Everyone in a condominium needs to be concerned about this issue because the inability to obtain financing negatively affects everyone in a condominium project, not just the person who is trying to sell or refinance his unit and here’s why:
(1) When an owner is unable to sell his unit because the buyer can’t obtain financing or they can’t refinance, the result is often foreclosure or bankruptcy. Owners who cannot sell but are financially incapacitated can sometimes go many months without paying their assessments before foreclosure or bankruptcy takes place. Lenders are not responsible for the payment of delinquent assessments until they have actually foreclosed on the property. So who pays those assessments? The remaining unit owners do – either by way of increased assessments, special assessments or delayed maintenance and/or replacement of the common elements.
(2) FHA, Fannie Mae and Freddie Mac will not underwrite loans in condominiums when 10% or more of the units are delinquent in the payment of assessments at any one time. Your condominium would be shut out of more than just FHA financing if just 10% of the owners were unable to sell or refinance their units.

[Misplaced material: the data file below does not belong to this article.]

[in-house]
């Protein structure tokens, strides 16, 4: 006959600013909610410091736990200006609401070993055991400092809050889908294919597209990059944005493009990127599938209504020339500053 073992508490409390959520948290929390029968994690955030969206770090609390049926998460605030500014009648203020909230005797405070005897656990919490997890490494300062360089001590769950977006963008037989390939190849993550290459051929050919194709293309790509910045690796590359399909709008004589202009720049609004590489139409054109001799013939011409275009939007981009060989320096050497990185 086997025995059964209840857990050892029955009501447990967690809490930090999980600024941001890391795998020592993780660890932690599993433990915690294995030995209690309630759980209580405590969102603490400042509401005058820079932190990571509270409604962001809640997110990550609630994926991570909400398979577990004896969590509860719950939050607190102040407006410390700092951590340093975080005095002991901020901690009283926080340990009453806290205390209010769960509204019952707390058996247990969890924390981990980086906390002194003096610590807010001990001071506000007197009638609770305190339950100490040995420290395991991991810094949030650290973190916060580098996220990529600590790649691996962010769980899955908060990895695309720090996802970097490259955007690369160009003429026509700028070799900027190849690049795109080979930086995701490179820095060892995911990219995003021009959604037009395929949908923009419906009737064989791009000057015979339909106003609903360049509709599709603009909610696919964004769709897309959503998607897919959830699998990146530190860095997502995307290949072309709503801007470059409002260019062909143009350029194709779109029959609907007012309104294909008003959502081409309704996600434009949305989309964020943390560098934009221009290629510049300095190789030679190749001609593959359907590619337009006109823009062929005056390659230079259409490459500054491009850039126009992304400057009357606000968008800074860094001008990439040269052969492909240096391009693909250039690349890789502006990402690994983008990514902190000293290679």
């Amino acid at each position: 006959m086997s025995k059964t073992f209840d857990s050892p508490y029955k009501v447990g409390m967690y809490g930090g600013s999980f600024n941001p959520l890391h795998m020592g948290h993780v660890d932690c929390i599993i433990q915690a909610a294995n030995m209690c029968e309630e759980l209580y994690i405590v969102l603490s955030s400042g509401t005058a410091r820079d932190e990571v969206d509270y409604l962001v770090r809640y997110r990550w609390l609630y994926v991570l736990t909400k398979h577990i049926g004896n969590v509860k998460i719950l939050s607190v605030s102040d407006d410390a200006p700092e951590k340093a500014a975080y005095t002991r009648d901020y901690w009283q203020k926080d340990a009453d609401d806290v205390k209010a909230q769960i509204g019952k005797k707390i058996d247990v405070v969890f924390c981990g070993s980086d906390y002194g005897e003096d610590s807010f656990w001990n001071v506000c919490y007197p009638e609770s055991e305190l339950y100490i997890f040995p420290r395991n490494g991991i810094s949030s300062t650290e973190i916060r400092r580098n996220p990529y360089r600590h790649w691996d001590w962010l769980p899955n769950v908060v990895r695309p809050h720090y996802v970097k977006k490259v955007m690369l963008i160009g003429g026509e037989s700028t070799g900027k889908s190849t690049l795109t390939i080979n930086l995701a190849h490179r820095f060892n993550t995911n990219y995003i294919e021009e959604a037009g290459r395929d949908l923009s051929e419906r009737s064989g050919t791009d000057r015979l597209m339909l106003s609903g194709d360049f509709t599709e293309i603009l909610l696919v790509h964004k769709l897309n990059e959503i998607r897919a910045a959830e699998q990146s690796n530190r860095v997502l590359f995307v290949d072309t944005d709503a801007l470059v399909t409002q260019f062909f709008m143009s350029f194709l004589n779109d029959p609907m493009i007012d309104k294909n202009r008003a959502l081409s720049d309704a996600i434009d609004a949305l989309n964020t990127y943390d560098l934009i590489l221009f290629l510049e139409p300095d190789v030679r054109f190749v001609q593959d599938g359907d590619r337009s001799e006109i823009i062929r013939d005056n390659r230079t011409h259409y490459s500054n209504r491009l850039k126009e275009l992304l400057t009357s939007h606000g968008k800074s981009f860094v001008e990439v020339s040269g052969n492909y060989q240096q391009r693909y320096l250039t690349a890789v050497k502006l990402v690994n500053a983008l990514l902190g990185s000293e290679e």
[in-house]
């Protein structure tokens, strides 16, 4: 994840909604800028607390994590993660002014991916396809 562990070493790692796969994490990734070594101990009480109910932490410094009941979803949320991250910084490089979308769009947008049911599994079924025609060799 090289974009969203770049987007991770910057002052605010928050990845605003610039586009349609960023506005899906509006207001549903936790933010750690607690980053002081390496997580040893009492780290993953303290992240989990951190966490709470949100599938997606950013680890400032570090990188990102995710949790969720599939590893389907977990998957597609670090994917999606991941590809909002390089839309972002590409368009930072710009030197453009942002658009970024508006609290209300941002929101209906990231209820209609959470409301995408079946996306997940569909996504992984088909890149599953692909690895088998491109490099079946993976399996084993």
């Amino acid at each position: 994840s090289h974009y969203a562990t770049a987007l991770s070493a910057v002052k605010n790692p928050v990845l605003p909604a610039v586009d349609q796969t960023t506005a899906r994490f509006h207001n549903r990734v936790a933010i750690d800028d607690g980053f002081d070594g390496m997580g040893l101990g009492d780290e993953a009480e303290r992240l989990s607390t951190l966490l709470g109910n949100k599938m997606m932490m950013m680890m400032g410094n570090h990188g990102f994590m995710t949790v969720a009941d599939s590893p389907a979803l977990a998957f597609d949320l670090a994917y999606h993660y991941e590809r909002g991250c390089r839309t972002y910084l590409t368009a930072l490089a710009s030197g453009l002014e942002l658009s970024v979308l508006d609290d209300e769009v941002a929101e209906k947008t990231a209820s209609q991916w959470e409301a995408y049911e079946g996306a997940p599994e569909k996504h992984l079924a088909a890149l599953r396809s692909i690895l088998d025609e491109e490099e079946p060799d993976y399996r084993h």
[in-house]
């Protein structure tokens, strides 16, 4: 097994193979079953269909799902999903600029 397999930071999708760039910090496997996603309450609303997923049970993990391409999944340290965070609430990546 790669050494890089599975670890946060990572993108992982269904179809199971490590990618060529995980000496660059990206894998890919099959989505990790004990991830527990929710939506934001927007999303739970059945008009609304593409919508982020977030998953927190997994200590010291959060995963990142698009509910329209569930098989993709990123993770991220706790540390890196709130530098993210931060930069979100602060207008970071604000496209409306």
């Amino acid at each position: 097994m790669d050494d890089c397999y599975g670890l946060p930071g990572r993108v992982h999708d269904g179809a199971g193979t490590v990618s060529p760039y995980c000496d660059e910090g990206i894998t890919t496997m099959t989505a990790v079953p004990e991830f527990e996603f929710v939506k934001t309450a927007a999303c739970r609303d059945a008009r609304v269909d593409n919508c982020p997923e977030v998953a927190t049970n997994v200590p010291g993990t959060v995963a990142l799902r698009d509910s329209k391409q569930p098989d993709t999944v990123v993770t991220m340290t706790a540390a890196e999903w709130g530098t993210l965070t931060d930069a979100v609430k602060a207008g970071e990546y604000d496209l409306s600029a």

(3) If owners are unable to sell their units because buyers are unable to obtain favorable financing, they may also be forced to sell at below market prices in order to attract buyers which would, in turn, reduce the market value of all units in the condominium. Having foreclosed units in a condominium can also lower market values as lenders often resell foreclosed units at below market prices.
(4) The inability of an owner to sell his unit could also result in that owner having no choice but to rent his unit which, again, could prevent your condominium from getting other types of financing if there are a large number of leased units.
In order to submit a condominium for certification the governing documents must be reviewed to insure compliance with certain requirements of FHA. If they do not, amendments will be required. If amendments to the governing documents are required an attorney with experience in association document preparation is needed for that purpose. There is quite of bit of information gathering required in order to submit an application. FHA also wants to see evidence and certifications concerning other criteria they have established regarding such things as owner occupancy percentages, adequate insurance coverage, adequate reserves for replacement of common elements and the association’s overall financial health.
You can check the following website to see if your association is FHA certified or if that certification has expired or is about to expire – or give us a call and we will check for you: https://entp.hud.gov/idapp/html/condlook.cfm.
We are experienced in the preparation and submital of applications for FHA project certification. Please give us a call if you have questions. Don’t wait until: (i) you or another frustrated owner loses a sale because of a lack of financing options because, in the end, all of the owners in your condominium may be affected or (ii) your condominium’s overall financial situation erodes to the point that it’s ineligible for traditional financing options.